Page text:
Revolt of Honjō Shigenaga

本庄繁長の乱

Honjō Castle

Honjō Shigenaga

Uesugi Kenshin

Echigo Province

The Revolt of Honjō Shigenaga occurred from the fourth month of Eiroku 11 (1568) to the third month of Eiroku 12 (1569) during which Honjō Shigenaga engaged in battles against Uesugi Kenshin in the environs of  Honjō Castle in Echigo Province.  At the time, Kenshin was known as Uesugi Terutora.

Outbreak of hostilities

In 1561, at a military council during the Fourth Battle of Kawanakajima, a major conflict fought between Uesugi Kenshin (then known as Uesugi Masatora) of Echigo and Takeda Shingen of Kai, a retainer of the Uesugi named Nagao Fujikage criticized Kenshin’s battle strategy.  This led to conflict between Kenshin and Fujikage.  Years later, in 1568, upon orders of Kenshin, Honjō Shigenaga, the lord of Honjō Castle in Echigo, invited Nagao Fujikage and Kageharu (siblings) under the pretext of a celebratory banquet and, instead, had them murdered.  Although Shigenaga himself incurred an injury in the incident, the objective was accomplished,  but Kenshin did not offer any reward for the act.

Dissatisfied with the outcome, Shigenaga responded to a solicitation from Takeda Shingen to block an effort by Kenshin to march to the capital of Kyōto and then planned a revolt.  In Noto Province, the Hatakeyama Group of Seven ousted Hatakeyama Yoshitsugu and Hatakeyama Yoshitsuna (father and son).  In  bid to assist them, Kenshin marched into neighboring Etchū Province to attack Moriyama Castle held by Jinbō Ujiharu who was aligned with the Group of Seven.  Shigenaga took advantage of this opportunity to call upon groups of kokujin, or provincial landowners, who had grievances with Kenshin, sending secret letters to each of them.  Those receiving the letters included Ayukawa Morinaga and his family, Irobe Katsunaga, Kurokawa Saneuji, and Nakajō Kagesuke (lord of Tossaka Castle) all from the Agakita Group.  The Agakita Group was comprised of fiercely independent families located in the northern portion of Echigo.

Kagesuke shared the secret letter with Kenshin, exposing Shigenaga’s planned revolt.  Kenshin quickly disbanded his camp, returned to Kasugayama Castle, and proceeded with plans for an attack against Shigenaga’s base at Honjō Castle.  Kenshin soon took action.  After Ayukawa Morinaga, a member of the Honjō family, pledged his loyalty, then the members of the Agakita Group including the Nakajō, the Irobe, and the Kurokawa followed suit in siding with the Uesugi.  Consequently, Shigenaga was forced to hole-up in his castle until reinforcements could arrive from the Takeda army.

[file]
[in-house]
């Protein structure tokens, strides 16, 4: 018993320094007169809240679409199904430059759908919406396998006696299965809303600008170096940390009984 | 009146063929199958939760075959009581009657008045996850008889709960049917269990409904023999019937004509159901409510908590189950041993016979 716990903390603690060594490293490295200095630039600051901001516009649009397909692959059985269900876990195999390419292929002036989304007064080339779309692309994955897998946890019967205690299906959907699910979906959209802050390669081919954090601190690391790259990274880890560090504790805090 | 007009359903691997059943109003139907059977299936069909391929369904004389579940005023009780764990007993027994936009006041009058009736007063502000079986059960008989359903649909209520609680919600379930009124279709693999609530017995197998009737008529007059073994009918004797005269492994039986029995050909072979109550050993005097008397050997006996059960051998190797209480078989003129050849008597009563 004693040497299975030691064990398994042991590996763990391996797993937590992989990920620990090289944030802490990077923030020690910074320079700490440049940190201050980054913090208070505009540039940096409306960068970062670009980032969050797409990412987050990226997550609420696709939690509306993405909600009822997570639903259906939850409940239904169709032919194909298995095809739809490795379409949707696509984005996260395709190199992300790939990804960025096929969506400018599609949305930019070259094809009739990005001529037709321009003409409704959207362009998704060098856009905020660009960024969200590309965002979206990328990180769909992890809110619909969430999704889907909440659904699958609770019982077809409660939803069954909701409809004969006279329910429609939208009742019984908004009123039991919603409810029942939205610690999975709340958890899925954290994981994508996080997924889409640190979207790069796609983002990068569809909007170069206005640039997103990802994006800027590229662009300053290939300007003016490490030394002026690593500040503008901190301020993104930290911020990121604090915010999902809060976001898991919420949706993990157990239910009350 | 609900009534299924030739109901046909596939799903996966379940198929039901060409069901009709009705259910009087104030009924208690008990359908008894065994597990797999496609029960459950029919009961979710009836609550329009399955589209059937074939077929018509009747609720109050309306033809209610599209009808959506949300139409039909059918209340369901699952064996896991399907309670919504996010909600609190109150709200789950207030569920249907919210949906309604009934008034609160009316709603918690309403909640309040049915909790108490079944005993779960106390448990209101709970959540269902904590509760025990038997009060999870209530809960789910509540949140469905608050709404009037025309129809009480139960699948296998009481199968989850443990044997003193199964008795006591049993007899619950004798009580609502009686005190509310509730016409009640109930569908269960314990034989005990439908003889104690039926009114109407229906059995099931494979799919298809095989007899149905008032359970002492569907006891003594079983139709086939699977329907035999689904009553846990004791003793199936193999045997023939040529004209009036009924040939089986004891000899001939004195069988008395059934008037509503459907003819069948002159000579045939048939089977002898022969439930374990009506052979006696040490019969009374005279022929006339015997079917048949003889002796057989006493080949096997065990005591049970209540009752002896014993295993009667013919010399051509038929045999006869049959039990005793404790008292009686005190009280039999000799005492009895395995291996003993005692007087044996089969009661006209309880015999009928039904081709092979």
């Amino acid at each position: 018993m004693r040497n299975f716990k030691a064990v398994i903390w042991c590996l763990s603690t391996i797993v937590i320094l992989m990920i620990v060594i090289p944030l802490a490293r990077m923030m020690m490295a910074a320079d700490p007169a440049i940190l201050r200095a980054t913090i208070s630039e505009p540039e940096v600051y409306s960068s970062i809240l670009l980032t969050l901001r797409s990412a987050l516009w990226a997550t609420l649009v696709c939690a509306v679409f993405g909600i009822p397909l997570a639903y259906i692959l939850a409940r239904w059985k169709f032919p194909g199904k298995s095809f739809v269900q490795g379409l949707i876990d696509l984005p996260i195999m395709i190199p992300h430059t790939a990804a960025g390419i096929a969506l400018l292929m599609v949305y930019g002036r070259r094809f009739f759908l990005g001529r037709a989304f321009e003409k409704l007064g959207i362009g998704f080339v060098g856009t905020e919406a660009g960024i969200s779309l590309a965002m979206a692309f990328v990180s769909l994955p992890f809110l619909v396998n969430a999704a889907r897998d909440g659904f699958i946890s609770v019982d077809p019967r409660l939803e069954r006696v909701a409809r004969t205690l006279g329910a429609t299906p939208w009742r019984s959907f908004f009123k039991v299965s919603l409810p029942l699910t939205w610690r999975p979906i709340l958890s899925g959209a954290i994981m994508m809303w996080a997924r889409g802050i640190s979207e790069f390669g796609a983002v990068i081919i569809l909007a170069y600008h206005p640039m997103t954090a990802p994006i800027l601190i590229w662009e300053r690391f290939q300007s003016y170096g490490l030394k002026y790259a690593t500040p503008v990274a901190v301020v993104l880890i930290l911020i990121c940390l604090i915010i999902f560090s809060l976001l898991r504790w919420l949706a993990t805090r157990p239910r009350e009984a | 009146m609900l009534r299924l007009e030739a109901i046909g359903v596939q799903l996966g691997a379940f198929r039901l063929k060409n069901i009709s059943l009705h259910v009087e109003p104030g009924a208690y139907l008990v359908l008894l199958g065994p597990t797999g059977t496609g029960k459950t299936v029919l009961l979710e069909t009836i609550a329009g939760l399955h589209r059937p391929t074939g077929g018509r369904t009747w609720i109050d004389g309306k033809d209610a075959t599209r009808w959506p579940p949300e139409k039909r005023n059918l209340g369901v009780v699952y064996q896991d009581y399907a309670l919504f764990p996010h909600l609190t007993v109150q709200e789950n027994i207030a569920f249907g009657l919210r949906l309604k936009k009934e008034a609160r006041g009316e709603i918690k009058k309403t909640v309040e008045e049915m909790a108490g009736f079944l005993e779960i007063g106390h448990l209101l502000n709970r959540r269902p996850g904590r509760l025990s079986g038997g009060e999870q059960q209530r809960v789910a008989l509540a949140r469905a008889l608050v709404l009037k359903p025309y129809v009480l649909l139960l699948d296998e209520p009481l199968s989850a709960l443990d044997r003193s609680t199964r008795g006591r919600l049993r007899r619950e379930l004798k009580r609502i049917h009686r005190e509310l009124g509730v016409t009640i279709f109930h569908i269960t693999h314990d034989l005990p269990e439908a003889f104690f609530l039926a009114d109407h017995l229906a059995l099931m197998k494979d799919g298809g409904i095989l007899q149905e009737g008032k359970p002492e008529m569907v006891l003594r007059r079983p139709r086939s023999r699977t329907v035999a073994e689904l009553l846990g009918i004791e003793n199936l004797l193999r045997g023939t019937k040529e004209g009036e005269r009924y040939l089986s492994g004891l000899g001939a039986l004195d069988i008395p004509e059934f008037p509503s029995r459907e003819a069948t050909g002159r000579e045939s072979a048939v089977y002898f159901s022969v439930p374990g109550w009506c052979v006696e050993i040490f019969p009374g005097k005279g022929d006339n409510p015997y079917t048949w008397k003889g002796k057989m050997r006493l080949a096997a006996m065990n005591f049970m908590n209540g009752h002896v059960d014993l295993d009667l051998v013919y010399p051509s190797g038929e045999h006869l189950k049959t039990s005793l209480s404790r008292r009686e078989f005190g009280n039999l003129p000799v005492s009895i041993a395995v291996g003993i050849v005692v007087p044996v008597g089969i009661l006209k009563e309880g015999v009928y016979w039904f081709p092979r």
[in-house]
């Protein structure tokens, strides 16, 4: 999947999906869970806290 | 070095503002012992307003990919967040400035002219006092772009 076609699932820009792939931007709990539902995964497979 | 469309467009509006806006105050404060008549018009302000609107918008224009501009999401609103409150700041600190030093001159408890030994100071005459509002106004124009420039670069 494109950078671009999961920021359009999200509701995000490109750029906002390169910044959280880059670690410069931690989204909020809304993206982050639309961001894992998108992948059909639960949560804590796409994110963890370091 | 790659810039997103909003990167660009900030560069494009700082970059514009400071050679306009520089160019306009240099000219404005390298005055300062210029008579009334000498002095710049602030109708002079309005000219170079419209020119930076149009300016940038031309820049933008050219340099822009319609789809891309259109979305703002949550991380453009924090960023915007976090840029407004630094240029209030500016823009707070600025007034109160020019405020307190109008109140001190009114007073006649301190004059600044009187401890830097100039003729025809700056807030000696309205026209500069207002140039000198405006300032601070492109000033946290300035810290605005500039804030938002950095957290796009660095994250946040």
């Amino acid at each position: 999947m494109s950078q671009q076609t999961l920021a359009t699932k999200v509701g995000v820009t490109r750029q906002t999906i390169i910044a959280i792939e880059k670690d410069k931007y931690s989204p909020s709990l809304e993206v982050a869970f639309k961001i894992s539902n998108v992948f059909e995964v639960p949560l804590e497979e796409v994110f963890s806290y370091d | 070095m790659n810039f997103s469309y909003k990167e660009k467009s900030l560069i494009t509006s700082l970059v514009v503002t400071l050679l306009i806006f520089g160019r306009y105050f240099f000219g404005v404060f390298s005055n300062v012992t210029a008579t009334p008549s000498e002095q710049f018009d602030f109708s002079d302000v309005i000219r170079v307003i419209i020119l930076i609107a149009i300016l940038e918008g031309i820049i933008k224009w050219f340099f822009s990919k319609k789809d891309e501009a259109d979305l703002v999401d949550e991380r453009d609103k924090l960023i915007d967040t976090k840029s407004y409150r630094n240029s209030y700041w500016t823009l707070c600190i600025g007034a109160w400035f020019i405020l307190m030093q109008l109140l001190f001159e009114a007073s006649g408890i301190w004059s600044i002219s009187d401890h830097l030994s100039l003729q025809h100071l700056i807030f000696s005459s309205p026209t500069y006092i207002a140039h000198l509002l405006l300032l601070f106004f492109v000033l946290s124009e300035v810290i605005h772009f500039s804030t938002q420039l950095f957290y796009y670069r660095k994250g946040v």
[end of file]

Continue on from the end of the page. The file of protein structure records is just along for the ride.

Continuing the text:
Encirclement of Honjō Castle

Although, in the seventh month of 1568, Shingen attacked the Izumi clan (allied with the Uesugi) at Iiyama Castle in Shinano Province, the army could not proceed further.  At the same time, Shingen was focused on attacks on Suruga in another direction, so the Takeda did not conduct an active offensive.  Shigenaga was supported by Daihōji Yoshimasu from the Shōnai area of Dewa Province.  Prior to the attack on Honjō Castle, Kenshin directed forces toward the Daihōji, causing Yoshimasu to quickly surrender and tendered his son, Daihōji Yoshiuji as a hostage.  Once Kenshin had at once eliminated the forces supporting the Honjō, from the middle of the eleventh month, he proceeded to encircle Honjō Castle.

Fierce battles and peace negotiations

Despite being surrounded by Kenshin’s forces, Shigenaga held on and, on 1/10 of Eiroku 12 (1569), launched a nighttime raid against the opposing forces that resulted in the killing of Irobe Katsunaga.  Nevertheless, by this time, the castle defenses had reached their limit, so, from the middle of the first month, Shigenaga began to explore peace negotiations through the Date and Ashina clans.  From the latter part of the second month to the beginning of the third month, a peace accord was reached on the conditions that Shigenaga tender his eldest son, Chiyomaru (later known as Akinaga), as a hostage to Kenshin and that Shigenaga be temporarily confined to his castle.  This brought the revolt to an end.  Although Shigenaga had revolted and surrendered, his power and influence continued to hold sway in the Uesugi family even after the incident.